Breaking down the play that made the play that lifted the U.S. past Ghana

Breaking down the play that made the play that lifted the U.S. past Ghana

This little touch by Ghana's Jonathan Mensah changed the Americans' fortunes.

By now, we've all seen the goal that made you hug a stranger or tackle a toddler (or was that just me?): John Brooks' improbable header off a Graham Zusi corner kick that sealed three points for the United States against Ghana.

(Brooks and Zusi were two of the Americans' three substitutes, by the way).

But in all that euphoria, it's easy to forget the play that made the play possible. Once you see it, you'll give some credit for the heroics to Americans Aron Johannsson (the third American substitute) and Fabian Johnson. Because of it, if the Americans can at least tie Portugal on Sunday, it would take a Ghanaian or Portuguese miracle to keep them out of the knockout round.

Let's break it down (you can watch the whole play on WatchESPN by clicking here and skipping ahead to the 2 hour, 16 minute mark).

It begins with a seemingly harmless throw-in by Johnson. His options are limited, so he simply tosses it in to Johannsson, who taps it right back to Johnson.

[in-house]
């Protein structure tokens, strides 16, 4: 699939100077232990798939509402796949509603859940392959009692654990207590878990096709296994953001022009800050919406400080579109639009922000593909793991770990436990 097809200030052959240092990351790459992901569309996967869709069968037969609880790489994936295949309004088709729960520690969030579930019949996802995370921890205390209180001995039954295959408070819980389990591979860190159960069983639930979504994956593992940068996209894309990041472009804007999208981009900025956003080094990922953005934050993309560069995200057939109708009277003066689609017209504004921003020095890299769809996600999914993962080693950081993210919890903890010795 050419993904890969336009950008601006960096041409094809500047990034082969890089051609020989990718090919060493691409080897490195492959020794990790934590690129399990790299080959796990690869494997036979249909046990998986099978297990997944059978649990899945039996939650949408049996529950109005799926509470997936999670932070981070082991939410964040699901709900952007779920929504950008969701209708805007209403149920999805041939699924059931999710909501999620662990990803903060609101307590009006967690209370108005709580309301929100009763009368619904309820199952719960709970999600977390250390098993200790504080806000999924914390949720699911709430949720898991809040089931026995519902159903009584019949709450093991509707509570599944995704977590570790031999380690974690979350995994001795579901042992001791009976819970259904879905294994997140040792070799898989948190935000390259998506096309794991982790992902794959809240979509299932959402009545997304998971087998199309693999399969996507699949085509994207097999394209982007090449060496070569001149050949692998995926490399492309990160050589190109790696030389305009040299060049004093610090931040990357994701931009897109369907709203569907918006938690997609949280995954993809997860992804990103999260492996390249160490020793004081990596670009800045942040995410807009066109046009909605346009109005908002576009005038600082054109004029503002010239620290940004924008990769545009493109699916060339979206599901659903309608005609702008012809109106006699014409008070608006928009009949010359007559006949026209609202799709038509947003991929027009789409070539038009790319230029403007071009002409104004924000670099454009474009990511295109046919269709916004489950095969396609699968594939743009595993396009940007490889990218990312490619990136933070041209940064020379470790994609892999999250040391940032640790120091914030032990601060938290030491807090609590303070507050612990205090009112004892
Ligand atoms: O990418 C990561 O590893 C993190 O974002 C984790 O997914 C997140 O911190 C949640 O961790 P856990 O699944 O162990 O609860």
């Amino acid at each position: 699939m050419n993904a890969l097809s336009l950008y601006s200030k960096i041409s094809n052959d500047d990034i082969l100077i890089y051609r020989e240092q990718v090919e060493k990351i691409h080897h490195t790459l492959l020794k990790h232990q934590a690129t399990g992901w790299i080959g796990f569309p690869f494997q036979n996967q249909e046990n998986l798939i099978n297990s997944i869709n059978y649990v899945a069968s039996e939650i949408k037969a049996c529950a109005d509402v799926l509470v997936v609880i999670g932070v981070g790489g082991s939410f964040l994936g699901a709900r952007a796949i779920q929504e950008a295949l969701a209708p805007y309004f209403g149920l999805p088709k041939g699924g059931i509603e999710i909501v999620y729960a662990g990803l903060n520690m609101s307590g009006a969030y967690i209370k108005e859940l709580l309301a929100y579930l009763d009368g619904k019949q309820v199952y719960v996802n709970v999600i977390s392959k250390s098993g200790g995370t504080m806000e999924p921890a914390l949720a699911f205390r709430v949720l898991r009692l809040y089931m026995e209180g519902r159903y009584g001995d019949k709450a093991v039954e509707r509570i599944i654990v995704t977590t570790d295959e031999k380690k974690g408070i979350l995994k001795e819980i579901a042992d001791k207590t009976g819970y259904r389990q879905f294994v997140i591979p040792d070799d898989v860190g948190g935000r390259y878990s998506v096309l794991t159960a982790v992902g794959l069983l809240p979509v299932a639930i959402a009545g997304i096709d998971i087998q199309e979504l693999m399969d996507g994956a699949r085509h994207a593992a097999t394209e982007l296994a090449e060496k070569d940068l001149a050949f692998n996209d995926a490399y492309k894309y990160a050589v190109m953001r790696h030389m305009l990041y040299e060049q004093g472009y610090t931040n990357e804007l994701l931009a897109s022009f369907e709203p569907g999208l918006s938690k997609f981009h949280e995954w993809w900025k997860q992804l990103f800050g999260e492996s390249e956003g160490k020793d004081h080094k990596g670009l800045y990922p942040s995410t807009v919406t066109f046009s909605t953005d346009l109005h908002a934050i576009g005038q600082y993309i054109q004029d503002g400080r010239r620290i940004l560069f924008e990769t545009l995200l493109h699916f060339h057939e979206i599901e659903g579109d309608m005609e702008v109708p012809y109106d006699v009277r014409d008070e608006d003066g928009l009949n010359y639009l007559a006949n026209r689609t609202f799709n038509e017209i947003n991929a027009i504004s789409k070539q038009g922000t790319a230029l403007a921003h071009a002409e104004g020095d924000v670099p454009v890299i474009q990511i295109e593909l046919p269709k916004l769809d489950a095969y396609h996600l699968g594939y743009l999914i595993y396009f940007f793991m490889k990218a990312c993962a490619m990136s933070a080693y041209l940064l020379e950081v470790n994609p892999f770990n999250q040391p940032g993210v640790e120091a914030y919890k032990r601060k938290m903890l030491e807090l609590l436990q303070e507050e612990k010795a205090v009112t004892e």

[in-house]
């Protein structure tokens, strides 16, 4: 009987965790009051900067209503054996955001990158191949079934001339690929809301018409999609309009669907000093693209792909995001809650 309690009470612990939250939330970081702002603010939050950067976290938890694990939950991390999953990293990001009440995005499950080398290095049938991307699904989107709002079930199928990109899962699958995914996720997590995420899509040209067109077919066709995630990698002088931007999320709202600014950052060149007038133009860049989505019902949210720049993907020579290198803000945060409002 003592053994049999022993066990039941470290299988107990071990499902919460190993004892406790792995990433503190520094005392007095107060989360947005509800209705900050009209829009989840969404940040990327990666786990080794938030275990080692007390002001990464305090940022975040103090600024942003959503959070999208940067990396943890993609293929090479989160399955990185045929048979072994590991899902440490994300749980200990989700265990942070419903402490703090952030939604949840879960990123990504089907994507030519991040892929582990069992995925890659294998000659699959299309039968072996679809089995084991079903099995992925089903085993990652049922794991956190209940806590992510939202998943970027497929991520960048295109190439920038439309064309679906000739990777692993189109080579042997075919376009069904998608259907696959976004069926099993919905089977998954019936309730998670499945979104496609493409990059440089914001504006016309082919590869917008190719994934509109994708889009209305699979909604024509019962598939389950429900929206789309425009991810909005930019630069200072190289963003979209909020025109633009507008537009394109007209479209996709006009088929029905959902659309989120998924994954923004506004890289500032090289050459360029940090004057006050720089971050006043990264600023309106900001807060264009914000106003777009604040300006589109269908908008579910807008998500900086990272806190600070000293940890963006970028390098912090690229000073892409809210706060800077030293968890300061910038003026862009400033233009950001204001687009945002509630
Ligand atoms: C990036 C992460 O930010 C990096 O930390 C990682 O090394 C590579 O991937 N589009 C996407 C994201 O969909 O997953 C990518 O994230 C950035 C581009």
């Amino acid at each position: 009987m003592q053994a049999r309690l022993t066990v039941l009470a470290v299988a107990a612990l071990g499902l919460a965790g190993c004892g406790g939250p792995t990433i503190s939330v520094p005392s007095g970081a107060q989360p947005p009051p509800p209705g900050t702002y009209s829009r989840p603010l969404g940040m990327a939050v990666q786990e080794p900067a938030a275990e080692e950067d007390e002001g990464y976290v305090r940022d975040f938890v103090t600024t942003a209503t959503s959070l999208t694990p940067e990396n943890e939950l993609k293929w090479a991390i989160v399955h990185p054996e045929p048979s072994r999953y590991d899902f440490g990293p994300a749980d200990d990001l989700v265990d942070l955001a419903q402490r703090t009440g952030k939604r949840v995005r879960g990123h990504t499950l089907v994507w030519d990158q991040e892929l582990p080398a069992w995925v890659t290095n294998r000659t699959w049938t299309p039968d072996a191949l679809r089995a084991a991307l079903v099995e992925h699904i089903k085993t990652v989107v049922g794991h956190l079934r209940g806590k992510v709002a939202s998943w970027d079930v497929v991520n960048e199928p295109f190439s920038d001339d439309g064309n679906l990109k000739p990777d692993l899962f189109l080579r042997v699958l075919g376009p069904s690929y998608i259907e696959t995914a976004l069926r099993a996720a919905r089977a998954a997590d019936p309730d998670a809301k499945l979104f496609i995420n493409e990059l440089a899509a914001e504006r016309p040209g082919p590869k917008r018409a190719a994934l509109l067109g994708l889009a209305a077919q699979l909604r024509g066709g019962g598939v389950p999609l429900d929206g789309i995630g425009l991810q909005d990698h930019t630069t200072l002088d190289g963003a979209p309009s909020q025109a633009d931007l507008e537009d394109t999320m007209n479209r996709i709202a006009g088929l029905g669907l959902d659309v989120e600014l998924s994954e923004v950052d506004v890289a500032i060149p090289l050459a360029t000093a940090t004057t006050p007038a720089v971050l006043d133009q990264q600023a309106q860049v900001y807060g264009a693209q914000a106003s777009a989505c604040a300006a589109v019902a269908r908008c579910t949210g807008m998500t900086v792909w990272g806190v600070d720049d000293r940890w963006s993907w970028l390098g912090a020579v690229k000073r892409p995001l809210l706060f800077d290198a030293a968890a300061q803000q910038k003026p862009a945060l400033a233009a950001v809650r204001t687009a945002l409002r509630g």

Fabian Johnson throws it in to Aron Johannsson.

After surveying the field, Johnson rolls to back to Johannsson and tries to sneak down the sideline for a wide run. Ghana's Sulley Muntari lets Johnson go and turns his attention back to Johannsson, likely assuming No. 20 Asamoah is going to follow Johnson's run.

Johnson (23) streaks toward the box as Johannsson tries to thread the ball forward.

Asamoah turns his head and Johannsson takes that opportunity to feed an ambitious vertical ball, hoping the speedy Johnson can catch up to it.

Now, it's important to remember that Johnson -- the team's right-side defender -- had just completed a run of almost 100 yards about 20 seconds earlier on the play that earned the throw-in for the U.S (see picture below).

This Johnson run, just before the throw-in, started in front of his own goal.

In the oppressive heat and humidity of Natal, no one would have blamed him for giving up on the second run and just letting Johannsson's ball roll out harmlessly. That's not laziness, it's using your head when you know you have nearly 10 minutes left to survive.

But Johnson doesn't give up on the ball and bursts forward with two big strides. This forces Ghana's Jonathan Mensah to defend. Mensah's pressure gives Johnson another excuse to give up on the ball if he wants. The ball is rolling pretty quickly, and clearly is going to go out over the end line.

Johnson still looks like there's no real chance for him to reach the ball before it goes out of bounds.